Rickie Lee joneses for the road

Review of her new memoir Last Chance Texaco: Chronicles of an American Troubadour by Rickie Lee Jones

My rating: 5 of 5 stars


Yes, I am a longtime fan. I remember the SNL appearance and the beginning of her FM play with Chuck E; My friends and I (bc that was how you watched SNL then) were struck by the originality of the songs and of the singer herself. As suburban kids, we were a little awed but very charmed by her total commitment.
I carried her cassettes in my secondhand cars for decades, rewinding perfectly to replay and replay some of my favorite songs: The Horses, Company, Last Chance Texaco, Coolsville, Ghetto of My Mind… the list goes on too long to have it all here. Now it is digital and even longer.
But I think even if I wasn’t a fan of her music (and now someone who seems to frequent many of the same places and has a few people in common, neither of which is that unusual in New Orleans), I think I’d still have purchased this. I love memoirs. When done right, the well-told personal story is more fascinating to me than any tale.
The movement implied in one of her greatest songs had Rickie arranging her book in sections of “The Backseat, Riding Shotgun, The Driver’s Seat, and The Way Back Seat” showing how one’s journey/quest isn’t always led by its protagonist. Her story has elements that I and many other mid-20th century American kids recognize too well, full of broken homes, drugs and drink, friends and love dropping in and out, and violence out there on the road, which astonishingly, was often just a near-miss for Rickie and for so many of us. At least she had the job of a Troubadour to explain why she stayed (stays) out there for so long. Even with the romantic job description, she admits to the dead-ends she herself pursued, the people she may have moved on from maybe before their time in her life should have been completed. But that’s the deal isn’t it – if you keep moving forward, you’re gonna leave people behind. Leaving is the drug I think many of us can’t kick.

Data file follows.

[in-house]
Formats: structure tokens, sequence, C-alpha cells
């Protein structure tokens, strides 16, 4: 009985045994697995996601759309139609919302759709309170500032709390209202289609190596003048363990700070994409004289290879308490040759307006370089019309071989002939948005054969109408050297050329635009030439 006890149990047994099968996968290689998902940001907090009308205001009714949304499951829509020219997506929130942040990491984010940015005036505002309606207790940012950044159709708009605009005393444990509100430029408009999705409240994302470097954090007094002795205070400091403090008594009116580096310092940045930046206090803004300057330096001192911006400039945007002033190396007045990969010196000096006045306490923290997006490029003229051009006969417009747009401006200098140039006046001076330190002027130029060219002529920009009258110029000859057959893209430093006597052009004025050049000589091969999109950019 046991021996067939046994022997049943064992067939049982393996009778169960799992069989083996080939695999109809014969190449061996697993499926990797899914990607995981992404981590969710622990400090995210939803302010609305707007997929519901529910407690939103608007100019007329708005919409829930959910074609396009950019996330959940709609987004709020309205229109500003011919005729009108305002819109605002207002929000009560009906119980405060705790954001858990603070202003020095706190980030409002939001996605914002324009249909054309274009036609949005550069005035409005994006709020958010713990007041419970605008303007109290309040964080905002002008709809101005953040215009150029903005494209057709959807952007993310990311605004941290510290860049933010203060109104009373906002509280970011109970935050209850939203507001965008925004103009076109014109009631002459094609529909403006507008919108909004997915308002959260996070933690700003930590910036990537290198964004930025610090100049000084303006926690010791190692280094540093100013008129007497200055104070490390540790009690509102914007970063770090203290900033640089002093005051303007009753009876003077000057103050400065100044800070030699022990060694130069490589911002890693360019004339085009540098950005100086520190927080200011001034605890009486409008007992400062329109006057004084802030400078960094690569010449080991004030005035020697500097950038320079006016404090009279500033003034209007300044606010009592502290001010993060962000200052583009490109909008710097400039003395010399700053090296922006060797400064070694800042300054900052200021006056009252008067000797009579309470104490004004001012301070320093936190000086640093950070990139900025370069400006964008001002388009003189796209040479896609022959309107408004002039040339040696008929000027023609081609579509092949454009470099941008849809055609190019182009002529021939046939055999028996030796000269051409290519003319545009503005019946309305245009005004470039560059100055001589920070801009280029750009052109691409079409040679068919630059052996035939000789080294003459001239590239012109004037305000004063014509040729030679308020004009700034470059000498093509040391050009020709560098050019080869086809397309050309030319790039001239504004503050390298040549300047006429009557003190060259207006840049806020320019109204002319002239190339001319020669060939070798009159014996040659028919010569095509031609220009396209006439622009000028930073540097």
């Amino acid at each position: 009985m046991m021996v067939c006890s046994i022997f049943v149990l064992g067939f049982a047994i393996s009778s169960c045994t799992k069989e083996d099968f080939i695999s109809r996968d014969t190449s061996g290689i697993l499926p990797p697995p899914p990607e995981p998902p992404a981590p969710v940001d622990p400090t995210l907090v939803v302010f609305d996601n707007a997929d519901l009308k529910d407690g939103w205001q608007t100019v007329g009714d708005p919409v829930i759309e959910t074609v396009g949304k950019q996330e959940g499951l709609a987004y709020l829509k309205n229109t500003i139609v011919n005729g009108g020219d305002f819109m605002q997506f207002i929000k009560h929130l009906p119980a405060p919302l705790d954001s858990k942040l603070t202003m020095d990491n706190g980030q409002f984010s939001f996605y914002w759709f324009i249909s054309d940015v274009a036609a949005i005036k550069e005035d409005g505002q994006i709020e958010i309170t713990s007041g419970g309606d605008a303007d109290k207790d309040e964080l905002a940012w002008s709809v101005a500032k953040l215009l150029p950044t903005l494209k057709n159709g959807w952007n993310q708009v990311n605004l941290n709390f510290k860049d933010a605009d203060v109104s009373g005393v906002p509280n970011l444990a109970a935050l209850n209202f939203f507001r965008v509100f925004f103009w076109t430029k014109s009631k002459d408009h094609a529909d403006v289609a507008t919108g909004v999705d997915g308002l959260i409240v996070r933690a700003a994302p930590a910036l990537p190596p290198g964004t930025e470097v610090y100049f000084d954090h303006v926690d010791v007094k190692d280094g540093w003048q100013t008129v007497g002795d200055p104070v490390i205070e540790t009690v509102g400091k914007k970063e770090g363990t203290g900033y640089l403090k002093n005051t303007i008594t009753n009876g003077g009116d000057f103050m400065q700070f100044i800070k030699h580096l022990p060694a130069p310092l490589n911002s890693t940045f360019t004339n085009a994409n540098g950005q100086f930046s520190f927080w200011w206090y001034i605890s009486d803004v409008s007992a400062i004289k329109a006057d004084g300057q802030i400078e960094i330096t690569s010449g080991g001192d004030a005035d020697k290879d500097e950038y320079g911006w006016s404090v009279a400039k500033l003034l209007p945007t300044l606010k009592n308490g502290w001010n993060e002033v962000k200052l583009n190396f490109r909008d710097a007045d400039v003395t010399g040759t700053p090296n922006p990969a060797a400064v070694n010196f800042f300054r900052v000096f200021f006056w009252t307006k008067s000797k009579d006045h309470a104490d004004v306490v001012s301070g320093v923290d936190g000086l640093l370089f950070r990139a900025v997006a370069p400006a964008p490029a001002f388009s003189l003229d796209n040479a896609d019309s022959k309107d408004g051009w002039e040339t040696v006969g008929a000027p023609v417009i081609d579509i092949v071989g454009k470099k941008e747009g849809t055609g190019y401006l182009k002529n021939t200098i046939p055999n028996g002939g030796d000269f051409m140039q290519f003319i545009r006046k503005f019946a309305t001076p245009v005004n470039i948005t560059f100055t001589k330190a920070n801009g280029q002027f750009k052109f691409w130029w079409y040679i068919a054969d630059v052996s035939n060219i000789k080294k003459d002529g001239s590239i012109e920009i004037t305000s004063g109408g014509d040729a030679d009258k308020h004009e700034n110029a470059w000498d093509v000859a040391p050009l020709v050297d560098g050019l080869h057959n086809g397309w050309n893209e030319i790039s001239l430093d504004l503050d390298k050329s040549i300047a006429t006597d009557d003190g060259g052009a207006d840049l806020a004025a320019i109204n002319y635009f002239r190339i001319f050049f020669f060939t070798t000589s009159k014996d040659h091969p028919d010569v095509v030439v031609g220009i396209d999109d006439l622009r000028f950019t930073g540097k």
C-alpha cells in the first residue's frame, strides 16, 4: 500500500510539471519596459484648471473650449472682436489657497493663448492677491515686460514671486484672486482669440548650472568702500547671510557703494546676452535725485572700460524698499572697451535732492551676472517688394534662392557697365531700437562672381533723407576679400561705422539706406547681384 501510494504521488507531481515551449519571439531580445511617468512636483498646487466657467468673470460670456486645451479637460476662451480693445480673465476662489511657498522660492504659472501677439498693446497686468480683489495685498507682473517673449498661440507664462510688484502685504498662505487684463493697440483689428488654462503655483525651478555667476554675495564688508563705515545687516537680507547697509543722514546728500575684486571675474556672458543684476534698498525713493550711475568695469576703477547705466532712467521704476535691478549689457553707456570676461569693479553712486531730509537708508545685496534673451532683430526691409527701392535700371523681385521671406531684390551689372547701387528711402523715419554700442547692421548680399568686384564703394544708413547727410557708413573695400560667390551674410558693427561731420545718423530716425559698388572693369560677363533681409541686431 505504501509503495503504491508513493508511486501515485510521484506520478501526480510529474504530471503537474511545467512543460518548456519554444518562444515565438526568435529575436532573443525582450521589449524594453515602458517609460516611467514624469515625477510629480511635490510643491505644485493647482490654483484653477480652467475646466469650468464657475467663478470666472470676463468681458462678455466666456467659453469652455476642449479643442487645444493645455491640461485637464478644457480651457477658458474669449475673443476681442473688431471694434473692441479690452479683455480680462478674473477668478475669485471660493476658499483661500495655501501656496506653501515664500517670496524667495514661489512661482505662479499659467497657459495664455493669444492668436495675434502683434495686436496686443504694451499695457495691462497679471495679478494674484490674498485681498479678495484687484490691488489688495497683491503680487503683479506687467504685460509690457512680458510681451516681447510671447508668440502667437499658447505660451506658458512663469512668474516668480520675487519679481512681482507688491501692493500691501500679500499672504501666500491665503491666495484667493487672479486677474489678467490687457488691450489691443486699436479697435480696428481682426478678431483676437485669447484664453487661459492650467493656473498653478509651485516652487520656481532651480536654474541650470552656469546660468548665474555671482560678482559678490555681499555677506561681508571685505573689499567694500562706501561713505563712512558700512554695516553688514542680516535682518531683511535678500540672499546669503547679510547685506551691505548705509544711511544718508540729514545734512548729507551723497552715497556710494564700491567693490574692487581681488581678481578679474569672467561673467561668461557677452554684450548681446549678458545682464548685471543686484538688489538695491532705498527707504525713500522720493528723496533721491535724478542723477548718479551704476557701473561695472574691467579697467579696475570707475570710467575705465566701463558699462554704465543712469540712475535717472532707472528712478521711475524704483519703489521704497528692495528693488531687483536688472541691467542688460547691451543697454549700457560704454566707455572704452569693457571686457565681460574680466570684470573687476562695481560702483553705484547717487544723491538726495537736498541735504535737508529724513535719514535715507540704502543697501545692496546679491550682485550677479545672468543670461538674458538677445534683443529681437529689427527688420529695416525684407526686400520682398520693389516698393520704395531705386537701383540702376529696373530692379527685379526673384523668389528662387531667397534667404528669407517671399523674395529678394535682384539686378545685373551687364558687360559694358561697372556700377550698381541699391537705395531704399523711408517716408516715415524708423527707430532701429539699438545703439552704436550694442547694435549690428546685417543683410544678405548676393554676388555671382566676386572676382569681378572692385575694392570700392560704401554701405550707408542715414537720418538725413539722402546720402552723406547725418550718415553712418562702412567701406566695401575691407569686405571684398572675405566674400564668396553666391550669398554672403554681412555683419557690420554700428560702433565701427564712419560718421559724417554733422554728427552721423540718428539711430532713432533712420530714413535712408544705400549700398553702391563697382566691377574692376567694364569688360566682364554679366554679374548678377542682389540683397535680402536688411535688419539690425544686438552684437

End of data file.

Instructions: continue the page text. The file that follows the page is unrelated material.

If you are looking for “famous people” stories, she throws in a few, but only because they are meaningful to her travels. This is an artist’s story, and so hers to decide what and who was important and life-changing and illustrative Her love and empathy for those who were a roadblock are extraordinary to me. I’m not as evolved & stay mostly pissed at everyone.
It’s extraordinary but not surprising, as her listeners and readers know, having felt the sweetness and tenderness in her work since the beginning.
In the song, it’s the last chance for love along a road that may not have options coming up again. In the memoir, there is hope and promise in Rickie’s story that she has come to see success is about choosing new happy over the old hurt, and always, the freedom to create over the pursuit of empty fame. She also accepts the importance of family, realizing that they always have the sign lit for each other.
And of course, her travel story is certainly not done yet. So, if you are out there and see a woman with a guitar, a smile, a sweet voice, and a lot of killer songs under her arm…



View all my reviews

About DW

New Orleans resident, writer, activist. Public market consultant.

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